Maya Angelou, St. Louis Native and World-Renowned Author, Dies at 86

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York College via Flickr
Maya Angelou.
Eighty-six years and one month after she was born in St. Louis, author, poet and overall inspiration Maya Angelou has died.

Angelou recently canceled several public appearances citing health reasons. She announced last week that she could not attend the Major League Baseball Beacon Awards, where she was to be honored with the Beacon of Life award for her lifetime of civil-rights work.

Angelou is best known for her powerful 1969 memoir, I Know Why the Caged Bird Sings, one of the most widely admired pieces of modern literature. Angelou made literary history when her memoir became the first nonfiction bestseller by an African American woman.

Angelou made history all her life. At the age of fourteen, she became San Francisco's first African American female cable-car conductor, according to CNN.

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William S. Burroughs: Cemetery Lays Wreath And Serves Cake For Author's 100th "Birthday"

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Danny Wicentowski
Sadly, someone forgot to lace William S. Burroughs' birthday cake with Moroccan heroin.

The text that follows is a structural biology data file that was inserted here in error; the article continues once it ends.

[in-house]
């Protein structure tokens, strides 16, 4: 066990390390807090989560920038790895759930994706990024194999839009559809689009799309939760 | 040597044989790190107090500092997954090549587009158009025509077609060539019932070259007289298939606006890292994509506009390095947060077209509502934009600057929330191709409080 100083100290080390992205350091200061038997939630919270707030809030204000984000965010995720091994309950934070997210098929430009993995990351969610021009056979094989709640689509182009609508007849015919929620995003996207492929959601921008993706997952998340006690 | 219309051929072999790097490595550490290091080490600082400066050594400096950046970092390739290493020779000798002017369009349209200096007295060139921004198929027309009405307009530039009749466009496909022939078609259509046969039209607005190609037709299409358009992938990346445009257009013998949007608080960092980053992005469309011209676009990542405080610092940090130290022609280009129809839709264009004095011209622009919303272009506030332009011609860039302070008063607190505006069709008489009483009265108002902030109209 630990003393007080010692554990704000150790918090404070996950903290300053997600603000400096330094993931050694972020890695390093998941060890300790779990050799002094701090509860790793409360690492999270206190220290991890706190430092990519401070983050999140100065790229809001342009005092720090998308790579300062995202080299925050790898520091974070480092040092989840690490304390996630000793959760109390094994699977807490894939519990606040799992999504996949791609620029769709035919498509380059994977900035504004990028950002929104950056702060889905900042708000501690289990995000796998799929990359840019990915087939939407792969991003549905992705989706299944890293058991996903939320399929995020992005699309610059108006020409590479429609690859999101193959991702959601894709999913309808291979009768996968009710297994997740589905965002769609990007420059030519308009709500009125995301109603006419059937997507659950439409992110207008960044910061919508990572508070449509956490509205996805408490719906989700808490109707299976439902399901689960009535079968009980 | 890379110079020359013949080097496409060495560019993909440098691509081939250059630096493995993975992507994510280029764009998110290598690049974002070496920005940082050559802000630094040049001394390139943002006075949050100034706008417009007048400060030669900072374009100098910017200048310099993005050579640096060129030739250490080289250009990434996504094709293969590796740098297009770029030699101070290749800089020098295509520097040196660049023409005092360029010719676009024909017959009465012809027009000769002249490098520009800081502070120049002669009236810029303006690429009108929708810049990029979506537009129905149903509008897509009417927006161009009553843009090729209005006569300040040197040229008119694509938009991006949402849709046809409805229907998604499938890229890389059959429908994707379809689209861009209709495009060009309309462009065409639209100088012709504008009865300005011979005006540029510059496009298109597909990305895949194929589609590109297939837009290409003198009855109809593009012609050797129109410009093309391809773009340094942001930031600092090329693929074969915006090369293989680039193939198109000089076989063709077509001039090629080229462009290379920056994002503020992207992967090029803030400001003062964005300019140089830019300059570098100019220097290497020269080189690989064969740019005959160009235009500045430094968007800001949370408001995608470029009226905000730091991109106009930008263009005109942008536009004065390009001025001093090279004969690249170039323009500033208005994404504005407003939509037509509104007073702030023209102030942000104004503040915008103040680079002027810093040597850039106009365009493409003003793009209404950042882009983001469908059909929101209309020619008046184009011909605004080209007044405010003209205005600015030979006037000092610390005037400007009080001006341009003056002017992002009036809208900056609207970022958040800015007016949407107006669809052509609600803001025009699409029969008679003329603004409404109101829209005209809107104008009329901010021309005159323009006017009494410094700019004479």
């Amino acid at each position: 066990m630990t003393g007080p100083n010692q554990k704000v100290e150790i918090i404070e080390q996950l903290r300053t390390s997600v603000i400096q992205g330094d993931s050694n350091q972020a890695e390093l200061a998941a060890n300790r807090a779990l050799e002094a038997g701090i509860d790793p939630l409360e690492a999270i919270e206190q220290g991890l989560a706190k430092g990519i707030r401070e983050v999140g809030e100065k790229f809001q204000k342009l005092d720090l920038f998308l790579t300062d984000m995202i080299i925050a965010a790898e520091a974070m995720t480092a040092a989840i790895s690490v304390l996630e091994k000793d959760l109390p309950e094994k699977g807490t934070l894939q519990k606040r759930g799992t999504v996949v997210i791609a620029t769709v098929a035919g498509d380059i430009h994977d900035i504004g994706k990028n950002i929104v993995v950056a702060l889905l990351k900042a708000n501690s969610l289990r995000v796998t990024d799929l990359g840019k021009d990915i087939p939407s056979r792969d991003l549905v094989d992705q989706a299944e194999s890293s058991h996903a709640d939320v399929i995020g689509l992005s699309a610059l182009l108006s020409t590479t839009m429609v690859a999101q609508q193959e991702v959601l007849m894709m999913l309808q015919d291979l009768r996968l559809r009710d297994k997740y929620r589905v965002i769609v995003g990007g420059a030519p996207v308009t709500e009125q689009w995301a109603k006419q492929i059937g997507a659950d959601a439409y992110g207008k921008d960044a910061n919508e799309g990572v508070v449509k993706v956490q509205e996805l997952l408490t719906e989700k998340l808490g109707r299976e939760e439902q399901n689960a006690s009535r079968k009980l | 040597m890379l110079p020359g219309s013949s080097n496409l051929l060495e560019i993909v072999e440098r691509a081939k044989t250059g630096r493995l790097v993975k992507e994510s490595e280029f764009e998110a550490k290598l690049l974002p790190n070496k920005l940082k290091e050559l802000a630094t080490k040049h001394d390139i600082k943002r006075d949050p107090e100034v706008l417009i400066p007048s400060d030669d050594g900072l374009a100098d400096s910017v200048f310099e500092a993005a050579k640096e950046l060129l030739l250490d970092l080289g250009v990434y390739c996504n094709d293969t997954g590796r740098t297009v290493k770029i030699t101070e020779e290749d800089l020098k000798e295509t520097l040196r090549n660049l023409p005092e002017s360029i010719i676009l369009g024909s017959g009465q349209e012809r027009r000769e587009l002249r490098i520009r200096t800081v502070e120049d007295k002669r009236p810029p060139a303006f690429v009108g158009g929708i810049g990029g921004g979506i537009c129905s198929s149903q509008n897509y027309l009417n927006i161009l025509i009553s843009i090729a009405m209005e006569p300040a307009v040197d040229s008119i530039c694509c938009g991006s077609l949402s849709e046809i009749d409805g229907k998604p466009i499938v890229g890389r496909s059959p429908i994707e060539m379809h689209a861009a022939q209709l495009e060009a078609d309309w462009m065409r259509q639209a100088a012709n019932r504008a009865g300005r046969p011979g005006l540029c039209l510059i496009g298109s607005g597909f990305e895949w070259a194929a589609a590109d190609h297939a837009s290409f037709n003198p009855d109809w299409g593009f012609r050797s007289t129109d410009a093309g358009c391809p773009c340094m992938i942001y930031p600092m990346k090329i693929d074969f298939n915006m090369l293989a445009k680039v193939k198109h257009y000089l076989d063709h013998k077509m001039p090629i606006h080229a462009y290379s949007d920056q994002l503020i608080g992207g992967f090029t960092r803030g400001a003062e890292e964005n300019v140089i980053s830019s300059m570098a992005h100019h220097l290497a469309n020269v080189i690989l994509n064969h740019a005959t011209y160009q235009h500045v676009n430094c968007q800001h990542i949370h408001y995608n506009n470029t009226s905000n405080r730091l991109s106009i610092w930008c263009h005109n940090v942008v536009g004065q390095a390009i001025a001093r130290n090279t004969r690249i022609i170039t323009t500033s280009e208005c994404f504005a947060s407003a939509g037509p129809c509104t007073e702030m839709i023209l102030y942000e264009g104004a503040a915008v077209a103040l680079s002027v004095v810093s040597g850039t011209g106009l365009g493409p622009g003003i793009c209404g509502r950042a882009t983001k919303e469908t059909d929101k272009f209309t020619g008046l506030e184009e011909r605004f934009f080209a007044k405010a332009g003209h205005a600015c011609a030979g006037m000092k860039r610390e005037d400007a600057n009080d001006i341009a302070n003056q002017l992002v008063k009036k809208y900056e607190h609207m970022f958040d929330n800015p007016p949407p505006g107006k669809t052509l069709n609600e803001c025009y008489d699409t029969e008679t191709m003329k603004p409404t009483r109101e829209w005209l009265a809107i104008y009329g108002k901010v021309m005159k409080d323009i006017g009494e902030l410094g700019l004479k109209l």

This week's print edition contains a fantastically illustrated account of the life of St. Louis-author William S. Burroughs. He's the Beat writer, counterculture icon and heroin junkie whose wild life produced some of literature's most transgressive and innovative works, including the novels Naked Lunch and The Soft Machine.

Burroughs died in 1997, and yesterday marked one-hundred years since the writer's birth. So, the Bellefontaine Cemetery arranged a memorial service and reception (with cake) for arguably its most famous resident.

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St. Louis Authors Share Their Kinks in Anthology of Local Erotica

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At $4.99, "Show Me" offers a lot of bangs for the buck.
A live reading of St. Louis erotica started down an appropriately dirty path Friday night when author Jade Melisande took the stage at Shameless Grounds coffee shop to share a story about hiking au naturel at Castlewood Park.

"I leaned over to tie my hiking boots, making sure to bend far enough that my panties-less butt was exposed as he rounded the end of the car and came up behind me," began Melisande. "'Molly,'" he said again, grabbing my skirt and tugging it down over my bare ass. He could be so very tight-laced. But his hand lingered there a moment and I glanced over to see that look that he got when he was thinking about sex."